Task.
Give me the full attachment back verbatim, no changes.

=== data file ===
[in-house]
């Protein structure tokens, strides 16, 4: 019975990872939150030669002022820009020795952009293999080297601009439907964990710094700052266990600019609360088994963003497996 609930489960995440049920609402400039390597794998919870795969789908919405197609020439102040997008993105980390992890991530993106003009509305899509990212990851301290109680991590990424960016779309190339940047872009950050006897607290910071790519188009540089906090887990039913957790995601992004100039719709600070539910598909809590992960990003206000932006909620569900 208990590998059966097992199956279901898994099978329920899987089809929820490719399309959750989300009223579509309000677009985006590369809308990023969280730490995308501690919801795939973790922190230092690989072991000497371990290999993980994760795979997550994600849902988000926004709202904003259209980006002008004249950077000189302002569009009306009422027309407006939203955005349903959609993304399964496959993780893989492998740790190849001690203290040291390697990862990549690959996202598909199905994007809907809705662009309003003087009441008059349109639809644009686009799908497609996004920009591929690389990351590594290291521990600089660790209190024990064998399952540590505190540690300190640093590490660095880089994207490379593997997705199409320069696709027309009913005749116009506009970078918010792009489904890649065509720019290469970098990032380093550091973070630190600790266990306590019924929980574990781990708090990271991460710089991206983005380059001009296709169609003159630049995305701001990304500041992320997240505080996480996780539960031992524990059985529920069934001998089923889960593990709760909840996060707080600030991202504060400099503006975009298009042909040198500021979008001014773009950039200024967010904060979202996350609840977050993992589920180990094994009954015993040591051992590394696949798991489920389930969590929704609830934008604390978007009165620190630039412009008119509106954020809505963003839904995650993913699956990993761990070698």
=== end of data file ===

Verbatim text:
[in-house]
């Protein structure tokens, strides 16, 4: 019975990872939150030669002022820009020795952009293999080297601009439907964990710094700052266990600019609360088994963003497996 609930489960995440049920609402400039390597794998919870795969789908919405197609020439102040997008993105980390992890991530993106003009509305899509990212990851301290109680991590990424960016779309190339940047872009950050006897607290910071790519188009540089906090887990039913957790995601992004100039719709600070539910598909809590992960990003206000932006909620569900 208990590998059966097992199956279901898994099978329920899987089809929820490719399309959750989300009223579509309000677009985006590369809308990023969280730490995308501690919801795939973790922190230092690989072991000497371990290999993980994760795979997550994600849902988000926004709202904003259209980006002008004249950077000189302002569009009306009422027309407006939203955005349903959609993304399964496959993780893989492998740790190849001690203290040291390697990862990549690959996202598909199905994007809907809705662009309003003087009441008059349109639809644009686009799908497609996004920009591929690389990351590594290291521990600089660790209190024990064998399952540590505190540690300190640093590490660095880089994207490379593997997705199409320069696709027309009913005749116009506009970078918010792009489904890649065509720019290469970098990032380093550091973070630190600790266990306590019924929980574990781990708090990271991460710089991206983005380059001009296709169609003159630049995305701001990304500041992320997240505080996480996780539960031992524990059985529920069934001998089923889960593990709760909840996060707080600030991202504060400099503006975009298009042909040198500021979008001014773009950039200024967010904060979202996350609840977050993992589920180990094994009954015993040591051992590394696949798991489920389930969590929704609830934008604390978007009165620190630039412009008119509106954020809505963003839904995650993913699956990993761990070698």